I call for coordination and a spirit of optimism.
My model for the summer semester 2022 and possibly the semester afterwards:
In a nutshell, the semester start could look like the following:
First Week of the semester: Advertisement(4.4. or 11.4. for most of the universities)
Second Week: Intro talk (+ social afterwards) + social (in the week after)
Third Week on the Weekend: Impact workshop (22.4. and/or 29.4.)
Fifth Week: At the beginning of May, Germany-wide fellowship starts as well as a career planning fellowship
Throughout the semester: Socials (at least every second week) as well as lunch breaks in the mensa (uni café) and other regular talks, workshops, etc. that you’d like to organize
Halfway through the fellowships and the semester: At least one ((f)un)conferences depending on the amount of participants
After the semester: another ((f)un)conference
Plus EAGx Berlin in autumn ^^
What NEAD would do
This impact workshop will be a key ingredient, and shall combine the two selling points mentioned above. Locally, new students as well as advanced EAs sit together at the same place (local events > online events) and all the other local groups do the same at the same time. Then we can advertise this really as a big event and sell it much better (NEAD, 80k, all the local groups). The syllabus of the workshop doesn’t exist yet, but would probably build up on the work of the Global Challenges Project. It would start with a motivation, inspiration, and moderation from a professional career advisor, either Manuel Allgaier and/or 80k.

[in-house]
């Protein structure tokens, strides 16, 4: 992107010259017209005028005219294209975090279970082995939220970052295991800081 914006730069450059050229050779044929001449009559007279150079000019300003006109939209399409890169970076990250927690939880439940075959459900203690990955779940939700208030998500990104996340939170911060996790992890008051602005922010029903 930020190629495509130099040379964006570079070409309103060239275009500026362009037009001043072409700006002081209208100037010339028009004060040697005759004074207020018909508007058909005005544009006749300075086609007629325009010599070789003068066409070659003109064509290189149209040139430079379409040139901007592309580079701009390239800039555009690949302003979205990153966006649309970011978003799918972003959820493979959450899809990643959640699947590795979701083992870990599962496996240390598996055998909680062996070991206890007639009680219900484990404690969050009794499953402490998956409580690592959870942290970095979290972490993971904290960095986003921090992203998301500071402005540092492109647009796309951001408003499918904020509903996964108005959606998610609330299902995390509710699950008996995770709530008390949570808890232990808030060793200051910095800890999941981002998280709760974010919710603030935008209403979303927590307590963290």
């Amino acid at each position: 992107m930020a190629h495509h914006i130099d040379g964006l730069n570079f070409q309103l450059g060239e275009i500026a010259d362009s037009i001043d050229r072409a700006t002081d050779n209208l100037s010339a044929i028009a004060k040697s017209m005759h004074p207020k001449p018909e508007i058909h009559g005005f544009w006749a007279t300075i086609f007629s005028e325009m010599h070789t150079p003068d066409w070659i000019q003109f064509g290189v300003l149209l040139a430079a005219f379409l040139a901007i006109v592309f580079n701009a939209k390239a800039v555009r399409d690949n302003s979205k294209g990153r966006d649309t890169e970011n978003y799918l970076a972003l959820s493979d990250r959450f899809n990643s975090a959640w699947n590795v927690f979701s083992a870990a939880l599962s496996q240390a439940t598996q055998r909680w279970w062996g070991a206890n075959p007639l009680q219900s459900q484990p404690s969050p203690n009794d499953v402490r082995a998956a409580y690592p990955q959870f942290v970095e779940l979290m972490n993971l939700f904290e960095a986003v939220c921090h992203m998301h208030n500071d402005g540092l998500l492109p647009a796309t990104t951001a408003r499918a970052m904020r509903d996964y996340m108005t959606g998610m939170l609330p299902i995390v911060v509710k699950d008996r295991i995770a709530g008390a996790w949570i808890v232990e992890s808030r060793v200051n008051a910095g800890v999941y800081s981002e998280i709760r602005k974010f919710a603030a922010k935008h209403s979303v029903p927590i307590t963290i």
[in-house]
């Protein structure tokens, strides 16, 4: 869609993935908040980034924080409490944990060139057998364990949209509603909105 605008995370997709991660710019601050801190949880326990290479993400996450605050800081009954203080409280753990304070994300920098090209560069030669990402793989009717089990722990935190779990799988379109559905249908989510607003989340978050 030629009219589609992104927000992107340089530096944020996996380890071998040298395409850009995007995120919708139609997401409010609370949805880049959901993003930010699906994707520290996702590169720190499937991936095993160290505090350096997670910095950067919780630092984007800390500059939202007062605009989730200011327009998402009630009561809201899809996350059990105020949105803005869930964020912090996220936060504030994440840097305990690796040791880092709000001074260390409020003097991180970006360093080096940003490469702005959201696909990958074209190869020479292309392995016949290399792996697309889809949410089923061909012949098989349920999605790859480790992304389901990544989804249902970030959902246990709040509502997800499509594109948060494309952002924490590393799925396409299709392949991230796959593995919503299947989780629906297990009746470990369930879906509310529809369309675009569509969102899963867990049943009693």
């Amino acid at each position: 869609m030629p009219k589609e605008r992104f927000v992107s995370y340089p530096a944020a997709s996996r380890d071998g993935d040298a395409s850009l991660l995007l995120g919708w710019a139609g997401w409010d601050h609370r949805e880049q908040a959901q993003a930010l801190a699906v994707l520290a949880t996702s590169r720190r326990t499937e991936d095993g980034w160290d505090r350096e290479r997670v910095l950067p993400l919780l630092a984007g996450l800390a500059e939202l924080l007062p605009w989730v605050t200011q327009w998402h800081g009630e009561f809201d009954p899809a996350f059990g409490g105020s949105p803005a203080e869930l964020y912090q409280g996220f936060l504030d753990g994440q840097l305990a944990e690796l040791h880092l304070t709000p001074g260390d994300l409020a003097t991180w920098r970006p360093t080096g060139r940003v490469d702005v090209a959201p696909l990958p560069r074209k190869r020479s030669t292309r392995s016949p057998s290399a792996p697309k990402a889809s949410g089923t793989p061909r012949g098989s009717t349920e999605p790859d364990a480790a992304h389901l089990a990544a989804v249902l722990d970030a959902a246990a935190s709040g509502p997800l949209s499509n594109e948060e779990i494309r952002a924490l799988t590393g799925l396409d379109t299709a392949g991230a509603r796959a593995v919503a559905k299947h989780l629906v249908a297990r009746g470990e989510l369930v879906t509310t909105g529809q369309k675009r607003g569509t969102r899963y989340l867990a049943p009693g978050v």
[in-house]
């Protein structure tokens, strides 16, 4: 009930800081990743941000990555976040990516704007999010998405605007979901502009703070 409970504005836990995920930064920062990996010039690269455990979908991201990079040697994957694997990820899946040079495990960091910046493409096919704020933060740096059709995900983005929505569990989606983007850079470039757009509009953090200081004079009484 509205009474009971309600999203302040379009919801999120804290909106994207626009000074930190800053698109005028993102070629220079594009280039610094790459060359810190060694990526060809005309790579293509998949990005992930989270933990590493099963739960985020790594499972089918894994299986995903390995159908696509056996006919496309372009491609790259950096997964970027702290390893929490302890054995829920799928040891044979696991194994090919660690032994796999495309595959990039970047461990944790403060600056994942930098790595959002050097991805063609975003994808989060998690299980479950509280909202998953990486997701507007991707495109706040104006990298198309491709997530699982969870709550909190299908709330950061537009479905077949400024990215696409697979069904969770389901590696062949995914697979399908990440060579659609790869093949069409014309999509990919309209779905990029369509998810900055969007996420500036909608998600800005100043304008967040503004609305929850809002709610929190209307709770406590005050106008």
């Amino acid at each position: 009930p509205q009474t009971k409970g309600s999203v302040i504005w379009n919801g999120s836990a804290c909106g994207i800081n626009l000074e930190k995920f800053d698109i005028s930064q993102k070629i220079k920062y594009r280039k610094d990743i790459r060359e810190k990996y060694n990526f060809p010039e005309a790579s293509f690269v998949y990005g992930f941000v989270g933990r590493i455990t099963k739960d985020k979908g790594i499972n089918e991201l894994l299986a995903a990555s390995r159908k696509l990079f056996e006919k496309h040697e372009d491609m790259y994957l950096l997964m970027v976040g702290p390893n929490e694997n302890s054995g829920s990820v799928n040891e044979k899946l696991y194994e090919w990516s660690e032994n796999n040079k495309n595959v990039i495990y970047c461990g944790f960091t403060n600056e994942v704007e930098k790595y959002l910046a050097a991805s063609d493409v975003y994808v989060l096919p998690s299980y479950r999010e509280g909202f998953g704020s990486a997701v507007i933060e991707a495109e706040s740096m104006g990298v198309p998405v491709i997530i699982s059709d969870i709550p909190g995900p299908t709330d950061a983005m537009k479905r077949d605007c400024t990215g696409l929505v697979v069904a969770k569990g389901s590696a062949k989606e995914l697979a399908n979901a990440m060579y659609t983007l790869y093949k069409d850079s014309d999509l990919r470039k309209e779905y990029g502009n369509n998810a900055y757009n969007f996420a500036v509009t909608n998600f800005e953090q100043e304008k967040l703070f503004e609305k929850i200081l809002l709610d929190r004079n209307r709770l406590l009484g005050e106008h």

The rest of the workshop for advanced EAs is to work on their existing career plans and welcome and help the new students. For the new students, the first goal is to spark interest in the EA ideas by asking big questions as well as giving them tools to answer those (e.g., 80k’s three factor framework). The second goal is to welcome them into the EA community, which commits itself to these five core principles. The group organizers and advanced EAs would only have to answer questions. The content would be completely provided by NEAD.
Maybe equally important as the workshop might be the following 1-1s (link). For organizers, that means to identify the most promising new students, with whom you want to have a 1-1 in case of limited resources. Otherwise, try to have a 1-1 with everyone.